There aren’t actually any major stories to talk about this week: the rest of the singles in the top ten have all been there for at least a couple of weeks, changing places without much variation to speak of. There’s nothing particularly interesting further down the chart either, with the highest debut going to former American Idol contestant and current TikTok favourite Lauren Spencer-Smith’s ‘Flowers’, which is a completely fine and totally forgettable piano ballad. I don’t pretend to know how and why songs on TikTok get big, mostly because I don’t believe anyone on TikTok knows either.

So… let’s check some evergreen topics. Yup, Ed Sheeran still has a bunch of songs in the top 100, and pretty much all of them blow chunks. My hatred for the ginger-haired crooner is comically overblown at this point, but I can’t back down now: this man has been a superstar for over a decade and still only has about four good songs. Sheeran is not just England’s favourite son but now the world’s as well: massive hits, movie appearances, Heinz ketchup adverts. The world simply can’t get enough Ed Sheeran and I will remain befuddled by it.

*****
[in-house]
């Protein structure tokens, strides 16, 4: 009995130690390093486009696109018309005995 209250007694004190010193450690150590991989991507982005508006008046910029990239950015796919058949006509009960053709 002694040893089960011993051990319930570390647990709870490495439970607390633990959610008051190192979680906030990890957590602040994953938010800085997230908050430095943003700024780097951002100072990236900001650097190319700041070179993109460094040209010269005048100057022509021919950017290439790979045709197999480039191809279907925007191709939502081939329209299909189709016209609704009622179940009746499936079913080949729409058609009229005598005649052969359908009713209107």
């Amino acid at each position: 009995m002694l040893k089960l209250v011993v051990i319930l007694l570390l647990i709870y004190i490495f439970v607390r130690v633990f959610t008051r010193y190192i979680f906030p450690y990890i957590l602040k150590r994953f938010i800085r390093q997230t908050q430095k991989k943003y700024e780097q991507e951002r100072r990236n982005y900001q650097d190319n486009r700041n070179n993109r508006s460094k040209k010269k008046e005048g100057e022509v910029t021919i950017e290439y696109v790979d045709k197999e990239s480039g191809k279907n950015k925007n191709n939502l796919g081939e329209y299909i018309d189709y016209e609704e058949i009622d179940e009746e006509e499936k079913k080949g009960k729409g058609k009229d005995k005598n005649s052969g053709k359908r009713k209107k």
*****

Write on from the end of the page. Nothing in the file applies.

What else? Oh, where is ‘Mr. Brightside’ this week? Hey, all the way up to number 58! That means we’re officially on week number 311 of ‘Mr. Brightside’ landing somewhere on the UK Singles Chart. If you want to know about the unparalleled success and history-making impact of The Killers’ most iconic track, we talked about that a few months back.

Alright UK Singles Chart, I’ll be back next week. You better have something interesting up by the time I get back. Although, knowing how the chart tabulation works, I’m not counting on it. Oh well, maybe we’ll finally spend some time talking about ‘Peru’ by Fireboy DML and Ed Sheeran, but I certainly hope not.

UK Singles Top Ten (Week of April 27th, 2022):

  1. ‘As It Was’ – Harry Styles
  2. ‘First Class’ – Jack Harlow
  3. ‘Baby’ – Aitch/Ashanti
  4. ‘Starlight’ – Dave
  5. ‘Go’ – Cat Burns